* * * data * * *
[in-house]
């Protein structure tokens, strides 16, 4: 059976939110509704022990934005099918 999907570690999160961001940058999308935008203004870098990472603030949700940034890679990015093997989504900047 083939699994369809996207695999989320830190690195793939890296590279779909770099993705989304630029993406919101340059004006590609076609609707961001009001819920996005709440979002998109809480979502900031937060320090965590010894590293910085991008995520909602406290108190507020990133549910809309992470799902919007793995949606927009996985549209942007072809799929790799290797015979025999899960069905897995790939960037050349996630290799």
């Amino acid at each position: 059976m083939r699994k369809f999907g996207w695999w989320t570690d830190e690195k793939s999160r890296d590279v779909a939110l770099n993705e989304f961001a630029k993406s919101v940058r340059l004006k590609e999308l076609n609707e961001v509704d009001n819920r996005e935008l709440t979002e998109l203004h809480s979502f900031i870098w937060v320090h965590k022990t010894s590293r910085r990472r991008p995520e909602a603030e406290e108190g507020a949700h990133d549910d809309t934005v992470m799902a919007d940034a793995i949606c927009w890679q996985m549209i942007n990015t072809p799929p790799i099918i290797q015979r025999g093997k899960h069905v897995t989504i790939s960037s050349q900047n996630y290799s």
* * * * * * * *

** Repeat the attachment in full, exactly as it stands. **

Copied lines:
[in-house]
């Protein structure tokens, strides 16, 4: 059976939110509704022990934005099918 999907570690999160961001940058999308935008203004870098990472603030949700940034890679990015093997989504900047 083939699994369809996207695999989320830190690195793939890296590279779909770099993705989304630029993406919101340059004006590609076609609707961001009001819920996005709440979002998109809480979502900031937060320090965590010894590293910085991008995520909602406290108190507020990133549910809309992470799902919007793995949606927009996985549209942007072809799929790799290797015979025999899960069905897995790939960037050349996630290799």
């Amino acid at each position: 059976m083939r699994k369809f999907g996207w695999w989320t570690d830190e690195k793939s999160r890296d590279v779909a939110l770099n993705e989304f961001a630029k993406s919101v940058r340059l004006k590609e999308l076609n609707e961001v509704d009001n819920r996005e935008l709440t979002e998109l203004h809480s979502f900031i870098w937060v320090h965590k022990t010894s590293r910085r990472r991008p995520e909602a603030e406290e108190g507020a949700h990133d549910d809309t934005v992470m799902a919007d940034a793995i949606c927009w890679q996985m549209i942007n990015t072809p799929p790799i099918i290797q015979r025999g093997k899960h069905v897995t989504i790939s960037s050349q900047n996630y290799s």